International Criminal Court (ICC) appeals judges have upheld a trial chamber’s decision to maintain restrictions that were imposed on Bosco Ntaganda’s communications in 2015 after the Office of the Prosecutor (OTP) accused him of witness tampering.
The Appeals Chamber found that trial judges correctly balanced Ntaganda’s right to respect for his private and family life against the objectives of ensuring the safety of witnesses, preventing breaches of confidentiality, and ensuring the integrity of the trial proceedings.
They said a finding that there were reasonable grounds to believe Ntaganda personally engaged in witness interference was relevant to the imposition of these restrictions and for their continuation in order to reduce the risk of tampering to the proceedings.
On March 13, Ntaganda’s lawyers wrote to judges requesting that they invite parties to make submissions on the continued need for the restrictions. This would assist the judges in conducting their periodic review of the continued necessity and proportionality of the restrictions.
The defense argues that this is an appropriate time for the review because the previous one was conducted six months ago, and the prosecution has completed the presentation of all its witnesses.
On September 7, 2016, trial judges maintained restrictions on Ntaganda’s contacts with the outside world, although they added one person to the list of those he was authorized to have contact with. At the time, the judges stated that it was necessary to maintain the restrictions, as they had found reasonable grounds to believe that Ntaganda personally engaged in witness coaching and also directed his associates to do so.
The decision to maintain the restrictions prompted Ntaganda to go on a 14-day hunger strike and boycott of proceedings. Ntaganda also refused to take medicine prescribed to him, returned to detention center officials the telephone close to his cell by which he previously communicated, and declined to authorize any member of the defense team to represent him during his absence. He ended the boycott after court officials arranged for his wife to visit him for eight days, in conditions he deemed acceptable.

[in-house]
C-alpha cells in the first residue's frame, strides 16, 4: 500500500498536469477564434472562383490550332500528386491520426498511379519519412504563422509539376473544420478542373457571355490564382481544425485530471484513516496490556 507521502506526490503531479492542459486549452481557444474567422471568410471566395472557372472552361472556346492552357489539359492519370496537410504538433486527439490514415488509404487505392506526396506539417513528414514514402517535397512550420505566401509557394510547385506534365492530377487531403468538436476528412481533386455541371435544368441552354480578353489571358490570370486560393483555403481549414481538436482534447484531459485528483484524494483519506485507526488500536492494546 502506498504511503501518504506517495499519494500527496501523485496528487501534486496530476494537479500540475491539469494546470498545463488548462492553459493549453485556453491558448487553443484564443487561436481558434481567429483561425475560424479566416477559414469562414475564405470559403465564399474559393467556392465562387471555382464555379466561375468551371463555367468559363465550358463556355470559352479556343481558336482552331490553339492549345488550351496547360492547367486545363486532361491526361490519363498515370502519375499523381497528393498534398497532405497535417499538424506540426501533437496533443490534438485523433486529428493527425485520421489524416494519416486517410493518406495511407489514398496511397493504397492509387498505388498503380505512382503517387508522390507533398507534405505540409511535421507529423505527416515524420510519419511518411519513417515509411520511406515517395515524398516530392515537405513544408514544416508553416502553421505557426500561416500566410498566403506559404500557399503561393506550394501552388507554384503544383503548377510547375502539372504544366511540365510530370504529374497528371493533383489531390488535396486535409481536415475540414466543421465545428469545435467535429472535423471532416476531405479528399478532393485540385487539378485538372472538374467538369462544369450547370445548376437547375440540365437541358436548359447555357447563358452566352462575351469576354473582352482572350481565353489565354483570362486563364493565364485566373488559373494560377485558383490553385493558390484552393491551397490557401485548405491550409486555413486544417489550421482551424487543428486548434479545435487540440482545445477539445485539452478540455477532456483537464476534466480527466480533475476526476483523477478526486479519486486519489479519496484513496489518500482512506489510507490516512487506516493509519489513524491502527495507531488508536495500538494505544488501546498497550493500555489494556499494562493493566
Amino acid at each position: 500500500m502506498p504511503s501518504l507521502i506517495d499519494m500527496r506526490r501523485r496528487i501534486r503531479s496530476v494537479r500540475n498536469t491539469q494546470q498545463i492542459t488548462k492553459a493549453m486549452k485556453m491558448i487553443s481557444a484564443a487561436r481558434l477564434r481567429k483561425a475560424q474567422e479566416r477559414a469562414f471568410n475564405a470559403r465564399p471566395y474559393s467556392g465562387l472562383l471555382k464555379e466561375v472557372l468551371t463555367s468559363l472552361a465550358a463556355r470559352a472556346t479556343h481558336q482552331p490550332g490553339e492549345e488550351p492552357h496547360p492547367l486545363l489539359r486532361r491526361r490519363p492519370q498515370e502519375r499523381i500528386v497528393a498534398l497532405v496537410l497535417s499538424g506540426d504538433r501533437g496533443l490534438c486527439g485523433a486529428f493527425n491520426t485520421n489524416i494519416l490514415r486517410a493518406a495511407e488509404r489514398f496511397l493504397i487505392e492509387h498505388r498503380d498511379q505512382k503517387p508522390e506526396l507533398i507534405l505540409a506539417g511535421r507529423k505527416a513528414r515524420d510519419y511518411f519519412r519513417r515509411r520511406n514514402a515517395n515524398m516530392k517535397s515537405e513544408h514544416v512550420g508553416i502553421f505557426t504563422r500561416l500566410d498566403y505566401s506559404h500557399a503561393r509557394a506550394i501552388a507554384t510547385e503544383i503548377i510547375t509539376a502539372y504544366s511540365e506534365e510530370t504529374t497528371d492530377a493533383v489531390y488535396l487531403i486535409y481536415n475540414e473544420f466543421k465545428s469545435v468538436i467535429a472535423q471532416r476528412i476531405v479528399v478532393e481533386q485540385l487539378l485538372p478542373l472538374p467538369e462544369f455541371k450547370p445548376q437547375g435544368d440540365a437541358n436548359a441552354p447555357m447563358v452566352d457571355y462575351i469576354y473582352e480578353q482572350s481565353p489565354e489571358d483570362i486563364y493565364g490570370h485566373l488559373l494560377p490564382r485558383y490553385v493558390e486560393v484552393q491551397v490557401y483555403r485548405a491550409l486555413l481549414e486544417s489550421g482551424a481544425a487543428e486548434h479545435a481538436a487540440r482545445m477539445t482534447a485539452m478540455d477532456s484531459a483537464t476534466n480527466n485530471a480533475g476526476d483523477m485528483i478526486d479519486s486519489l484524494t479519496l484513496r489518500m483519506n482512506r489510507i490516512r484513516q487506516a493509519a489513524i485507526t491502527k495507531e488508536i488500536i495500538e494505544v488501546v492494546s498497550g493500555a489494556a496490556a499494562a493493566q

Under restrictions imposed on the accused in August 2015, his telephone communications were only permitted with two individuals (before a third contact was later added). The calls are actively monitored, are limited in duration, language, and subject matter, with the use of coded language or discussion of case-related matters prohibited. He is permitted to speak to his children through his wife, and he can record messages to be played to the seven children after review of their content by the court’s Registry. Ntaganda’s communications are limited to one hour per week.
In its ruling, the appeals chamber noted that while it accepts that the restrictions on Ntaganda’s contacts with other persons are significant and likely to lead to hardship on his part, not least because of their length, the trial chamber had not erred in determining that the restrictions were still necessary.
Last October, the prosecution asked urged judges to maintain the restrictions, terming them lawful, necessary, and proportionate because Ntaganda violated both the chamber’s orders and detention center regulations.